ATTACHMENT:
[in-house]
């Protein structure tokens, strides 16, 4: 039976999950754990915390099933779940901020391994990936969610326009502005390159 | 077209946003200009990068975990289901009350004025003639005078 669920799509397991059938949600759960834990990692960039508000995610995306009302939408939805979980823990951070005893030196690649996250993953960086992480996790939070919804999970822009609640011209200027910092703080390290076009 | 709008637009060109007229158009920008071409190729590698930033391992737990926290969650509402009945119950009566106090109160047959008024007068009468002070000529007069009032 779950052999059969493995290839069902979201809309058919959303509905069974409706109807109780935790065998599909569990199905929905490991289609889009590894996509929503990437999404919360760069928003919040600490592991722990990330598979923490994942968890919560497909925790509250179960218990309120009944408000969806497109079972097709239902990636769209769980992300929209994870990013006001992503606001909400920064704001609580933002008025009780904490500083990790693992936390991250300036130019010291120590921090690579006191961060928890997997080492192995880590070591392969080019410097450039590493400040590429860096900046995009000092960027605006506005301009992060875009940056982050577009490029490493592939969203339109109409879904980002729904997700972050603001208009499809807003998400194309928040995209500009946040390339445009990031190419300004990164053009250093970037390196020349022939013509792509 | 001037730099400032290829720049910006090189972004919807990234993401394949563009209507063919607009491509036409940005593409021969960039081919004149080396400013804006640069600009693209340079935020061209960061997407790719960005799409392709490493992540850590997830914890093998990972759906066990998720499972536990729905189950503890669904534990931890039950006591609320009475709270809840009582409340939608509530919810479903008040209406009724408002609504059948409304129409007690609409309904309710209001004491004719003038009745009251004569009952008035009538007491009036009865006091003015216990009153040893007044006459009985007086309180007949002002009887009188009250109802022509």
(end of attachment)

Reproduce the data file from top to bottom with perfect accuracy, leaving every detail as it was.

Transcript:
[in-house]
């Protein structure tokens, strides 16, 4: 039976999950754990915390099933779940901020391994990936969610326009502005390159 | 077209946003200009990068975990289901009350004025003639005078 669920799509397991059938949600759960834990990692960039508000995610995306009302939408939805979980823990951070005893030196690649996250993953960086992480996790939070919804999970822009609640011209200027910092703080390290076009 | 709008637009060109007229158009920008071409190729590698930033391992737990926290969650509402009945119950009566106090109160047959008024007068009468002070000529007069009032 779950052999059969493995290839069902979201809309058919959303509905069974409706109807109780935790065998599909569990199905929905490991289609889009590894996509929503990437999404919360760069928003919040600490592991722990990330598979923490994942968890919560497909925790509250179960218990309120009944408000969806497109079972097709239902990636769209769980992300929209994870990013006001992503606001909400920064704001609580933002008025009780904490500083990790693992936390991250300036130019010291120590921090690579006191961060928890997997080492192995880590070591392969080019410097450039590493400040590429860096900046995009000092960027605006506005301009992060875009940056982050577009490029490493592939969203339109109409879904980002729904997700972050603001208009499809807003998400194309928040995209500009946040390339445009990031190419300004990164053009250093970037390196020349022939013509792509 | 001037730099400032290829720049910006090189972004919807990234993401394949563009209507063919607009491509036409940005593409021969960039081919004149080396400013804006640069600009693209340079935020061209960061997407790719960005799409392709490493992540850590997830914890093998990972759906066990998720499972536990729905189950503890669904534990931890039950006591609320009475709270809840009582409340939608509530919810479903008040209406009724408002609504059948409304129409007690609409309904309710209001004491004719003038009745009251004569009952008035009538007491009036009865006091003015216990009153040893007044006459009985007086309180007949002002009887009188009250109802022509």